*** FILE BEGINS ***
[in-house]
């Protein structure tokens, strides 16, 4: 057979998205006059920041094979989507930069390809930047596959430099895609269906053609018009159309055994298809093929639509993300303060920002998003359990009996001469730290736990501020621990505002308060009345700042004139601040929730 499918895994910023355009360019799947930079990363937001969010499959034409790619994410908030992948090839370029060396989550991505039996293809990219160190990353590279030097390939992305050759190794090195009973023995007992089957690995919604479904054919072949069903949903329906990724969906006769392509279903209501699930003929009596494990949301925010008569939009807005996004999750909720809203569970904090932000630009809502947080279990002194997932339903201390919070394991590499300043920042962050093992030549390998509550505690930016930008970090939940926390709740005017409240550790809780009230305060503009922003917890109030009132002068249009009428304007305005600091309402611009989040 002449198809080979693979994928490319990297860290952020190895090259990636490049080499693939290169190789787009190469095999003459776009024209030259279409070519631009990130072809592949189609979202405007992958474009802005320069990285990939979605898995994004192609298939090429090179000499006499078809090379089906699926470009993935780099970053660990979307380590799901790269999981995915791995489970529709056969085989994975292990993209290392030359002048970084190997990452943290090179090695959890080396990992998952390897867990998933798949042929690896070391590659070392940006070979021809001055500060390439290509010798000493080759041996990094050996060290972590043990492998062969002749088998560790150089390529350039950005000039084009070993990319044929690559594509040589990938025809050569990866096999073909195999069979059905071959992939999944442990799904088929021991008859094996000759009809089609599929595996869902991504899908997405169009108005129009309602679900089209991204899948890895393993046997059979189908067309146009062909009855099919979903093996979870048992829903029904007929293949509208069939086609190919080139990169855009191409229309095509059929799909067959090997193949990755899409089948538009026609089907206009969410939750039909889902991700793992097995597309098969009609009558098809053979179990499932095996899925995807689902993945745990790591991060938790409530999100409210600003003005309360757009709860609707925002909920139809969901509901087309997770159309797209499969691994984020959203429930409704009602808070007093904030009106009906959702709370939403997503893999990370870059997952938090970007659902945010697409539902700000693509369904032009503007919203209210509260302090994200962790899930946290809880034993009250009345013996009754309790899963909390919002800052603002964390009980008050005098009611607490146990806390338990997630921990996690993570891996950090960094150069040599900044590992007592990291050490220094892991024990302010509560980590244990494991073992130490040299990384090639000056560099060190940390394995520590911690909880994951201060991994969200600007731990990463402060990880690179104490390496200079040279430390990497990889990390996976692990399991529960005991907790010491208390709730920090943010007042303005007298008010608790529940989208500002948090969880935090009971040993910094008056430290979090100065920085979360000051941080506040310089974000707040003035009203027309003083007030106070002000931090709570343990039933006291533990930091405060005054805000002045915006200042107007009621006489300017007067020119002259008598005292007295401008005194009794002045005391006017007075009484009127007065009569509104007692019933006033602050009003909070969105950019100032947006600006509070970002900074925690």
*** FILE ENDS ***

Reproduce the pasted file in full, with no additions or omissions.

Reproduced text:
[in-house]
């Protein structure tokens, strides 16, 4: 057979998205006059920041094979989507930069390809930047596959430099895609269906053609018009159309055994298809093929639509993300303060920002998003359990009996001469730290736990501020621990505002308060009345700042004139601040929730 499918895994910023355009360019799947930079990363937001969010499959034409790619994410908030992948090839370029060396989550991505039996293809990219160190990353590279030097390939992305050759190794090195009973023995007992089957690995919604479904054919072949069903949903329906990724969906006769392509279903209501699930003929009596494990949301925010008569939009807005996004999750909720809203569970904090932000630009809502947080279990002194997932339903201390919070394991590499300043920042962050093992030549390998509550505690930016930008970090939940926390709740005017409240550790809780009230305060503009922003917890109030009132002068249009009428304007305005600091309402611009989040 002449198809080979693979994928490319990297860290952020190895090259990636490049080499693939290169190789787009190469095999003459776009024209030259279409070519631009990130072809592949189609979202405007992958474009802005320069990285990939979605898995994004192609298939090429090179000499006499078809090379089906699926470009993935780099970053660990979307380590799901790269999981995915791995489970529709056969085989994975292990993209290392030359002048970084190997990452943290090179090695959890080396990992998952390897867990998933798949042929690896070391590659070392940006070979021809001055500060390439290509010798000493080759041996990094050996060290972590043990492998062969002749088998560790150089390529350039950005000039084009070993990319044929690559594509040589990938025809050569990866096999073909195999069979059905071959992939999944442990799904088929021991008859094996000759009809089609599929595996869902991504899908997405169009108005129009309602679900089209991204899948890895393993046997059979189908067309146009062909009855099919979903093996979870048992829903029904007929293949509208069939086609190919080139990169855009191409229309095509059929799909067959090997193949990755899409089948538009026609089907206009969410939750039909889902991700793992097995597309098969009609009558098809053979179990499932095996899925995807689902993945745990790591991060938790409530999100409210600003003005309360757009709860609707925002909920139809969901509901087309997770159309797209499969691994984020959203429930409704009602808070007093904030009106009906959702709370939403997503893999990370870059997952938090970007659902945010697409539902700000693509369904032009503007919203209210509260302090994200962790899930946290809880034993009250009345013996009754309790899963909390919002800052603002964390009980008050005098009611607490146990806390338990997630921990996690993570891996950090960094150069040599900044590992007592990291050490220094892991024990302010509560980590244990494991073992130490040299990384090639000056560099060190940390394995520590911690909880994951201060991994969200600007731990990463402060990880690179104490390496200079040279430390990497990889990390996976692990399991529960005991907790010491208390709730920090943010007042303005007298008010608790529940989208500002948090969880935090009971040993910094008056430290979090100065920085979360000051941080506040310089974000707040003035009203027309003083007030106070002000931090709570343990039933006291533990930091405060005054805000002045915006200042107007009621006489300017007067020119002259008598005292007295401008005194009794002045005391006017007075009484009127007065009569509104007692019933006033602050009003909070969105950019100032947006600006509070970002900074925690």